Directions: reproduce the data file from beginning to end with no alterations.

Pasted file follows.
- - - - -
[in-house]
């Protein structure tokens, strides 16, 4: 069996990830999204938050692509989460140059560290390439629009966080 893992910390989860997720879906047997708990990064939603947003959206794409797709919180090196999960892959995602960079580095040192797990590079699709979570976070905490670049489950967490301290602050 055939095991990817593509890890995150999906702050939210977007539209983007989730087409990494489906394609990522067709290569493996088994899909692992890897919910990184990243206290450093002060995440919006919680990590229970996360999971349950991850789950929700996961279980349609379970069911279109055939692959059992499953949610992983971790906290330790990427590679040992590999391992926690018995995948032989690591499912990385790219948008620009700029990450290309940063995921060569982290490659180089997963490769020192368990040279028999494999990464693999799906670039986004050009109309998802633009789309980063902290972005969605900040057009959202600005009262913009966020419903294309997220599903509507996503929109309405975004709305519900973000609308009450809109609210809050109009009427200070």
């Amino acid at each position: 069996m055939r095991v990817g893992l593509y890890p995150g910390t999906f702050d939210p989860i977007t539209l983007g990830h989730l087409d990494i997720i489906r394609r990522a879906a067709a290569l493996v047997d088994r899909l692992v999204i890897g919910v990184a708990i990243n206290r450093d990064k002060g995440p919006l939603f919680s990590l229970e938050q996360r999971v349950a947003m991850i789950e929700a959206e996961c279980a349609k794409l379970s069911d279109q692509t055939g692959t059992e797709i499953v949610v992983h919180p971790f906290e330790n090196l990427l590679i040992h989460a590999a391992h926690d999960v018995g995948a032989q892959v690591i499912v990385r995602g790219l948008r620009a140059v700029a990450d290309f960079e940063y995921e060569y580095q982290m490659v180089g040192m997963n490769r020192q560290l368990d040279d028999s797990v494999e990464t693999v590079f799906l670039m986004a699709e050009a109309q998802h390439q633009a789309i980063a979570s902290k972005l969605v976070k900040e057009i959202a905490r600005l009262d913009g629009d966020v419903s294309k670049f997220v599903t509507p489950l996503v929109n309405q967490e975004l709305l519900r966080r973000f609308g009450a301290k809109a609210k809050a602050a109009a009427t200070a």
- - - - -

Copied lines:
[in-house]
């Protein structure tokens, strides 16, 4: 069996990830999204938050692509989460140059560290390439629009966080 893992910390989860997720879906047997708990990064939603947003959206794409797709919180090196999960892959995602960079580095040192797990590079699709979570976070905490670049489950967490301290602050 055939095991990817593509890890995150999906702050939210977007539209983007989730087409990494489906394609990522067709290569493996088994899909692992890897919910990184990243206290450093002060995440919006919680990590229970996360999971349950991850789950929700996961279980349609379970069911279109055939692959059992499953949610992983971790906290330790990427590679040992590999391992926690018995995948032989690591499912990385790219948008620009700029990450290309940063995921060569982290490659180089997963490769020192368990040279028999494999990464693999799906670039986004050009109309998802633009789309980063902290972005969605900040057009959202600005009262913009966020419903294309997220599903509507996503929109309405975004709305519900973000609308009450809109609210809050109009009427200070």
């Amino acid at each position: 069996m055939r095991v990817g893992l593509y890890p995150g910390t999906f702050d939210p989860i977007t539209l983007g990830h989730l087409d990494i997720i489906r394609r990522a879906a067709a290569l493996v047997d088994r899909l692992v999204i890897g919910v990184a708990i990243n206290r450093d990064k002060g995440p919006l939603f919680s990590l229970e938050q996360r999971v349950a947003m991850i789950e929700a959206e996961c279980a349609k794409l379970s069911d279109q692509t055939g692959t059992e797709i499953v949610v992983h919180p971790f906290e330790n090196l990427l590679i040992h989460a590999a391992h926690d999960v018995g995948a032989q892959v690591i499912v990385r995602g790219l948008r620009a140059v700029a990450d290309f960079e940063y995921e060569y580095q982290m490659v180089g040192m997963n490769r020192q560290l368990d040279d028999s797990v494999e990464t693999v590079f799906l670039m986004a699709e050009a109309q998802h390439q633009a789309i980063a979570s902290k972005l969605v976070k900040e057009i959202a905490r600005l009262d913009g629009d966020v419903s294309k670049f997220v599903t509507p489950l996503v929109n309405q967490e975004l709305l519900r966080r973000f609308g009450a301290k809109a609210k809050a602050a109009a009427t200070a």